Robert Michael Morrissey, "People of the Ecotone: Environment and Indigenous Power at the Center of Early America" (U Washington Press, 2022)

Summary

By putting the Midwest at the center of Vast Early America, University of Illinois historian Robert Morrissey reconfigures the power dynamics in the story of North America during the era of colonialism. In his award-winning People of the Ecotone: Environment and Indigenous Power at the Center of Early America (U Washington Press, 2022), Morrissey tells a story that centers the edge - the places where the vast American prairies meet the forests of the Great Lakes. This "ecotone" region is a zone of environmental wealth and dynamism, where successive Native societies were able to build powerful societies based on an understanding of the region's ecologies. Rather than European empires of eastern Native people like the Iroquois acting upon people at the center of the continent, Morrissey centers the Meskwaki, the Illiniwek, and other groups usually kept at the margins of the story. By combining ethnohistory, environmental history, and colonial history, People of the Ecotone tells a genuinely new story that shifts our perspective of who and what matters in early American history in unexpected ways.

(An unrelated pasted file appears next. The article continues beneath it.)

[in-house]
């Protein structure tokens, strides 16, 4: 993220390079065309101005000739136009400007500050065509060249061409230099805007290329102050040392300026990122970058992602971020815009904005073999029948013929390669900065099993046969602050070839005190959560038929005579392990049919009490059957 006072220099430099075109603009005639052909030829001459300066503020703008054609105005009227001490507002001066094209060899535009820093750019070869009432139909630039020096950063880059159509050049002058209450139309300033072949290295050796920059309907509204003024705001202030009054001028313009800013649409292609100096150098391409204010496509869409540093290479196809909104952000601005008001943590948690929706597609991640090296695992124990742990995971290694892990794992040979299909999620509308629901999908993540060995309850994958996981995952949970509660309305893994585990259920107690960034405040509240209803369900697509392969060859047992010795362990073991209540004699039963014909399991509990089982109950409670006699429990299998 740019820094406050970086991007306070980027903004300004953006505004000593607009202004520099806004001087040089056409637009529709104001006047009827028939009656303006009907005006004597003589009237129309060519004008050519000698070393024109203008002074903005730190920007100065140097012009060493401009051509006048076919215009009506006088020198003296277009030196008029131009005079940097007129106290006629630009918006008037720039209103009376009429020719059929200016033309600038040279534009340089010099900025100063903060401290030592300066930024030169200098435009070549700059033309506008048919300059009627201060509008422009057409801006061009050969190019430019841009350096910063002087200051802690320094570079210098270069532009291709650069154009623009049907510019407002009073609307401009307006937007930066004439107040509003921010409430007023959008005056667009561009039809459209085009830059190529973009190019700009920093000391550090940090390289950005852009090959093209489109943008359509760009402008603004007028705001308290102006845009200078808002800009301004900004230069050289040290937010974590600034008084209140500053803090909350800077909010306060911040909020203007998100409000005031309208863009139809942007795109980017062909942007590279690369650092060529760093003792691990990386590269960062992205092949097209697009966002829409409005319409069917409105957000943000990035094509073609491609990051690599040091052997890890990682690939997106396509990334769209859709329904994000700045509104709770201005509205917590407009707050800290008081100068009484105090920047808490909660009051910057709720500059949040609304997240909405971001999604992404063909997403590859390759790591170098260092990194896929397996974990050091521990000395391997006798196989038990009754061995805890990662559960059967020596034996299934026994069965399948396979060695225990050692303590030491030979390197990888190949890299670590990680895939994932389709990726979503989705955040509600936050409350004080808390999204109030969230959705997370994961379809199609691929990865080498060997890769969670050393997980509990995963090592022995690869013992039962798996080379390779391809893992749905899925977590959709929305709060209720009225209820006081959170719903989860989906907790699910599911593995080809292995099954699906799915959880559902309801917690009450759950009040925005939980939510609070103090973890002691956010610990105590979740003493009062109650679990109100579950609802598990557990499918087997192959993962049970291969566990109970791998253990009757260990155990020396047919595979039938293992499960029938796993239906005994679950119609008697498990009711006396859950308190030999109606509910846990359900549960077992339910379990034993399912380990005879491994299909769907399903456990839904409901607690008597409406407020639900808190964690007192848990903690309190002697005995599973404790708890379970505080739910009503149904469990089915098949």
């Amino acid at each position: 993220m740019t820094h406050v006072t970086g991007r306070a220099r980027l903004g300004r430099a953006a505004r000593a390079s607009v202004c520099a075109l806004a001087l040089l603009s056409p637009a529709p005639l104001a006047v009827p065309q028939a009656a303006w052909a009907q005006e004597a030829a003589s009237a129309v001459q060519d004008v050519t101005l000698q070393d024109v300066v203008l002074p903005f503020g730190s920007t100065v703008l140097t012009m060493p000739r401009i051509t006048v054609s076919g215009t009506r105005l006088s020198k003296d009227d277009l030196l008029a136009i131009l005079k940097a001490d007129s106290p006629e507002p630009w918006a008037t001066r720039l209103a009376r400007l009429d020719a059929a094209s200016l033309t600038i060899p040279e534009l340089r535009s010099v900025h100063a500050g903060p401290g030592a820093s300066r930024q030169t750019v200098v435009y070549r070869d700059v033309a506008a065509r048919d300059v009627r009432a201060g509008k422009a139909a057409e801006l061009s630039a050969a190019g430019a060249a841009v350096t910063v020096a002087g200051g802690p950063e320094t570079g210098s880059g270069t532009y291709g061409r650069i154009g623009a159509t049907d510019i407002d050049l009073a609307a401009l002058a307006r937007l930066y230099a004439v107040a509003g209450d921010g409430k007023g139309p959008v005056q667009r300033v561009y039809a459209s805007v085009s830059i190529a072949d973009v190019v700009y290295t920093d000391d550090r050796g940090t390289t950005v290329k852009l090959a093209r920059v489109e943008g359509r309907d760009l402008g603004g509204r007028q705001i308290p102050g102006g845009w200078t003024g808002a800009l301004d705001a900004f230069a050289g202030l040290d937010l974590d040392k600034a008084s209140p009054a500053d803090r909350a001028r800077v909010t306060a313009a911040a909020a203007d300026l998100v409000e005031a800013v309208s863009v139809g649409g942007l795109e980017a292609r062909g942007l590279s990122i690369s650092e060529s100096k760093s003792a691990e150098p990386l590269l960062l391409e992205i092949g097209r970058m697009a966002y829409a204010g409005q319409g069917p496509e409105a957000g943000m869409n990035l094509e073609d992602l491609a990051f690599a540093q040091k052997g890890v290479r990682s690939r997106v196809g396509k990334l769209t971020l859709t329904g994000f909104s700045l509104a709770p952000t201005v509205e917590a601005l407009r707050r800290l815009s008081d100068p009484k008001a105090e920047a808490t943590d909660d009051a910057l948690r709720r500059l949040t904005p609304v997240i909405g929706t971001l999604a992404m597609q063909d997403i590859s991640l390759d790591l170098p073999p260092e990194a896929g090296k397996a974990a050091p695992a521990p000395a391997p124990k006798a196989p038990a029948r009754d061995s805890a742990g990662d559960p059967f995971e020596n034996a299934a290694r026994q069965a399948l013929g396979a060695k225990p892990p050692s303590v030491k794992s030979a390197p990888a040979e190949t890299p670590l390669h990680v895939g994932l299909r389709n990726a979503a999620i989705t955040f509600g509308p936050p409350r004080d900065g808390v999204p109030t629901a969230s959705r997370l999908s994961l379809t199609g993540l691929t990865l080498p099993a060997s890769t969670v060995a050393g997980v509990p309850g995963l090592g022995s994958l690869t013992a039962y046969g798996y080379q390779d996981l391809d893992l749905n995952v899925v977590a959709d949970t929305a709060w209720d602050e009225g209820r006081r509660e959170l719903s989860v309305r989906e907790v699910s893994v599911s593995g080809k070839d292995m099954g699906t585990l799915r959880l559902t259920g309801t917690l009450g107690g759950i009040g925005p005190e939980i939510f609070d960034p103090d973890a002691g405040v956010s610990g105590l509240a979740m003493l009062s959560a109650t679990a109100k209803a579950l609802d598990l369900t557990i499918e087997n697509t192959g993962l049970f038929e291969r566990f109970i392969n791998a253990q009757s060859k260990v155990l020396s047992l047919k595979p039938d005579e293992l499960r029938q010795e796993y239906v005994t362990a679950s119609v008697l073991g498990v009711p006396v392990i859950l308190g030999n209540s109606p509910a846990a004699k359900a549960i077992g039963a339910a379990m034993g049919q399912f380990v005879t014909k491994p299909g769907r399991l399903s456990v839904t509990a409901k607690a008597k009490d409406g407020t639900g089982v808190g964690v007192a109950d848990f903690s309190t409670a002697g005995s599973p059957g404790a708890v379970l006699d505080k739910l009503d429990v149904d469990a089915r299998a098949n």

Dr. Stephen R. Hausmann is an assistant professor of history at the University of St. Thomas in Minnesota and is the Assistant Director of the American Society for Environmental History.

Your Host

Stephen Hausmann

Dr. Stephen R. Hausmann is an assistant professor of history at the University of St. Thomas in Minnesota and is the Acting Executive Director of the American Society for Environmental History.

View Profile